session, or consumption of alcohol and for the use of false identification to purchase alcohol. In 1993, the President’s Commission on Model State Drug Laws (1993) recommended that states prohibit all of these activities. Moreover, although it is generally illegal to provide alcohol to minors, some states allow parents or guardians to give alcohol to minors or for underage drinking to take place in a private residence or private club. These weaknesses can compromise the effectiveness of minimum age laws.
Recommendation 9-1: The minimum drinking age laws of each state should prohibit
purchase or attempted purchase, possession, and consumption of alcoholic beverages by persons under 21;
possession of and use of falsified or fraudulent identification to purchase or attempt to purchase alcoholic beverages;
provision of any alcohol to minors by adults, except to their own children in their own residences; and
underage drinking in private clubs and establishments.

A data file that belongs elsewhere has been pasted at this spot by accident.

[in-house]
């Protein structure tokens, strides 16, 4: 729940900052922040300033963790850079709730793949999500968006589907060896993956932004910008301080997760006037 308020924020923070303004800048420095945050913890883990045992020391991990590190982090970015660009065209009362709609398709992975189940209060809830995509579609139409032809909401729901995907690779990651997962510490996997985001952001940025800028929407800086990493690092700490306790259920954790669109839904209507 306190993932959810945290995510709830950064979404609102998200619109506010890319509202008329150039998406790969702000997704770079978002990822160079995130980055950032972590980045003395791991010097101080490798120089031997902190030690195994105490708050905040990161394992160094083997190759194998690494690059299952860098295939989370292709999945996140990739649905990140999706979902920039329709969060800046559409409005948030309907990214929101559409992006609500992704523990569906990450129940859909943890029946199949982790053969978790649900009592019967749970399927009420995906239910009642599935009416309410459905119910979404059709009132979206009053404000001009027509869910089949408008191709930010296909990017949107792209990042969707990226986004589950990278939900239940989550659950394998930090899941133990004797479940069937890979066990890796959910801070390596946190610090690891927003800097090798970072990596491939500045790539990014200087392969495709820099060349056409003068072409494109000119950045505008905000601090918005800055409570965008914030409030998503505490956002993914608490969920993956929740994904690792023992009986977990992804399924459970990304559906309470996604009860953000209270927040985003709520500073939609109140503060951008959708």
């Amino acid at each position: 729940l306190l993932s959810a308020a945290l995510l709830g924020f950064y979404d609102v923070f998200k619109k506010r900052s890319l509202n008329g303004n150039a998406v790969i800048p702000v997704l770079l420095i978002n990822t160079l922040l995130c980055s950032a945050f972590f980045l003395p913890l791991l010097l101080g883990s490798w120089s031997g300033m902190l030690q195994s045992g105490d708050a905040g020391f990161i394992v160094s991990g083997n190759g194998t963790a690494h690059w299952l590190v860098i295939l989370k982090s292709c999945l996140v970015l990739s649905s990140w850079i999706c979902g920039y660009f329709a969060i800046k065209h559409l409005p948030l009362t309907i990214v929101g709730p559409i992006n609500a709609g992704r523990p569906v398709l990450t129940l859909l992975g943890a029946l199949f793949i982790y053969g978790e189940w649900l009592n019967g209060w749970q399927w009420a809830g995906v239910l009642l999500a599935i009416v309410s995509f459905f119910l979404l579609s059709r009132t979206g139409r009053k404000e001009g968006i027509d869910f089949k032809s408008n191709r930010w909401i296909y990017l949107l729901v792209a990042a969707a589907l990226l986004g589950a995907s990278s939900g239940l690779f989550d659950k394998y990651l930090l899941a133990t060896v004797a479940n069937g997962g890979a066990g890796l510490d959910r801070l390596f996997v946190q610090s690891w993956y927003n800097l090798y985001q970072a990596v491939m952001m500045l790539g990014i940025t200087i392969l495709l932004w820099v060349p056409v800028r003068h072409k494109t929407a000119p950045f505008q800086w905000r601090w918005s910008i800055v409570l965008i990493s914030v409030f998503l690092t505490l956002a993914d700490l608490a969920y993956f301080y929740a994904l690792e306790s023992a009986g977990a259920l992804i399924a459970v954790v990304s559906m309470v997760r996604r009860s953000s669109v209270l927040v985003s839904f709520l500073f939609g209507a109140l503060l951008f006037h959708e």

Young people obtain alcohol from a variety of sources; see Tables 9-2 and 9-3. Parties, friends, and adult purchasers are the most frequent sources of alcohol among college students and older adolescents (Harrison et al., 2000; Preusser et al., 1995; Schwartz et al., 1998; Wagenaar et al., 1996), and younger adolescents also often obtain alcohol from family members. Use of friends under 21 and adult strangers as sources for alcohol appears to increase with age while reports of parents or other family members as sources decrease with age. Thus, in a study in Minnesota (Harrison et al., 2000), 39 percent of drinkers in the sixth grade, 69 percent of drinkers in the ninth grade, and 72 percent of drinkers in the twelfth grade reported getting alcohol from friends within the past 30 days. The comparable figures for family members as sources for alcohol were 49 percent, 29 percent, and 18 percent, respectively. Purchase of alcohol was relatively low in this sample, with only 8 percent, 8 percent, and 9 percent of drinkers at the three grade levels, respectively, reporting buying alcohol from stores. Similarly, another Minnesota survey (Wagenaar et al., 1996) found that 46 percent of ninth graders, 60 percent of twelfth graders, and 68 percent of 18- to 20-year-olds obtained alcohol on their last drinking occasion from a friend over 21, 29 percent, 29 percent, and 10 percent of these age groups, respectively, obtained alcohol from a friend under 21. Only 3 percent, 9 percent, and 14 percent of respondents in each age group, respectively, reported purchasing alcohol; 27 percent, 6 percent, and 11 percent, respectively, obtained alcohol from home.